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Flight delays, cancellations reported at DIA as storms hit Front Range

More than 200 flights are delayed to and from Denver International Airport on Thursday afternoon amid severe weather.
Credit: KUSA
Denver International Airport

DENVER — More than 600 flights were delayed or canceled at Denver International Airport on Thursday afternoon as storms moved through the Front Range.

According to FlightAware, as of 9:00 p.m., DIA had 679 delayed flights and 30 canceled flights.

Delays were affecting Southwest, United, SkyWest, Frontier and other airlines. Of the canceled flights, most were SkyWest.

A spokesperson for DIA said the airport was on a ground stop for much of the afternoon. 

Another round of rain moved into the metro area Thursday afternoon, with some severe weather possible for Denver and the Front Range. Some bands of heavier rain are possible in the afternoon and evening and into Friday morning.

The National Weather Service for Boulder said in a special weather statement that wind gusts up to 30 mph and penny-sized hail were possible at DIA earlier Thursday afternoon. 

In Northern Colorado, a Flash Flood Warning was in effect for the Cameron Peak burn scar until 4:30 p.m. The National Weather Service said rainfall rates were exceeding 2 to 2.5 inches an hour. 

>> Live interactive radar:


What is Severe Weather?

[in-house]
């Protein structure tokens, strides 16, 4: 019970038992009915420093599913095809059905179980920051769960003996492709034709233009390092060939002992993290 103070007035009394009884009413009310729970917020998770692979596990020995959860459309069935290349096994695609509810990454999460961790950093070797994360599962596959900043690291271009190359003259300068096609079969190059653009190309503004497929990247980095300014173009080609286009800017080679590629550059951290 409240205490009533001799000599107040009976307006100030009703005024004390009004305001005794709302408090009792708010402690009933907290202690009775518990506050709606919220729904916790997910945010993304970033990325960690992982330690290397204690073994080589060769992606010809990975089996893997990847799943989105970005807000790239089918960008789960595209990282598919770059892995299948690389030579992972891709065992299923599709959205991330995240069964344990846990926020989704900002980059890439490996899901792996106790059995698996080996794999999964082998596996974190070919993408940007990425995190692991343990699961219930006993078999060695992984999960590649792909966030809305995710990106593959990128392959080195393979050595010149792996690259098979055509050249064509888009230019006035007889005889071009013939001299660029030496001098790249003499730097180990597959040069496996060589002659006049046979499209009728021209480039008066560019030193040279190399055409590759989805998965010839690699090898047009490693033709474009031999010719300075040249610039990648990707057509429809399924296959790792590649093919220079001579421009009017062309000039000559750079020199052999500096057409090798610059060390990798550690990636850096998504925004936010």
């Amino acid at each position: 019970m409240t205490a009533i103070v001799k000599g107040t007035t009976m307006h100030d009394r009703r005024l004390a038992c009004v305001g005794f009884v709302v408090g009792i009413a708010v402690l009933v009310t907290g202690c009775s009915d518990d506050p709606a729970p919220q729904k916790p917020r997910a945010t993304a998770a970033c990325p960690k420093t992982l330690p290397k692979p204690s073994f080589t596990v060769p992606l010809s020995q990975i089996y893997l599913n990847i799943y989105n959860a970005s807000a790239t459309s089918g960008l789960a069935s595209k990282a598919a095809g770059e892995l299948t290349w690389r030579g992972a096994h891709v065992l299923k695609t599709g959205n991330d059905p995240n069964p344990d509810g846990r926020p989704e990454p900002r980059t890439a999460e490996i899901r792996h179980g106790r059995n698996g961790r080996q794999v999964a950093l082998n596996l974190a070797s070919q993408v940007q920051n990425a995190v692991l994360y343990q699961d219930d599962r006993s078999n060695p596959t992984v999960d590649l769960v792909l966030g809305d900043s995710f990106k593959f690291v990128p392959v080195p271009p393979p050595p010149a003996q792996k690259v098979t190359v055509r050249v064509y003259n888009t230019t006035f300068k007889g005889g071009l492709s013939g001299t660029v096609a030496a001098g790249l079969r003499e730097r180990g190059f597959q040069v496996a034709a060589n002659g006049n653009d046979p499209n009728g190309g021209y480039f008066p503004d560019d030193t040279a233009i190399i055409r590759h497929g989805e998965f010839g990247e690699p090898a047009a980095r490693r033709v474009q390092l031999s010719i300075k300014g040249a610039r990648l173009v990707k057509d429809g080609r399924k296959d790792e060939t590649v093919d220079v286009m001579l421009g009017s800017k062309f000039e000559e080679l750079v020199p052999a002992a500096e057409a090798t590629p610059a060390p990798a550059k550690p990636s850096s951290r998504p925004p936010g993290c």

According to the National Weather Service, there are five specific types of weather that can qualify as "severe." They are tornadoes, floods, lightning, hail and wind.

RELATED: What is severe weather?

A thunderstorm is considered severe when winds reach at least 58 mph and/or contains hail at least 1" in diameter. When these conditions are met, the NWS will issue a severe thunderstorm warning.

RELATED: How is hail formed?

Lightning and heavy rain are not included, but often accompany severe thunderstorms.

The National Weather Service will issue a flash flood warning when the flooding is already occurring or imminent. A flash flood watch means that conditions are favorable for a flash flood and those in the area should keep a close watch.

A tornado watch is issued by the NWS when they determine that weather conditions are favorable for the formation of tornadoes. They usually last for a long time, cover a large area and begin well before any tornadoes or other severe weather begin. 

A tornado warning is issued if a tornado is indicated by radar or reported by weather spotters. They are generally for a much smaller area and only last for about 30 minutes. If a tornado warning is issued in your area, you should seek shelter immediately.

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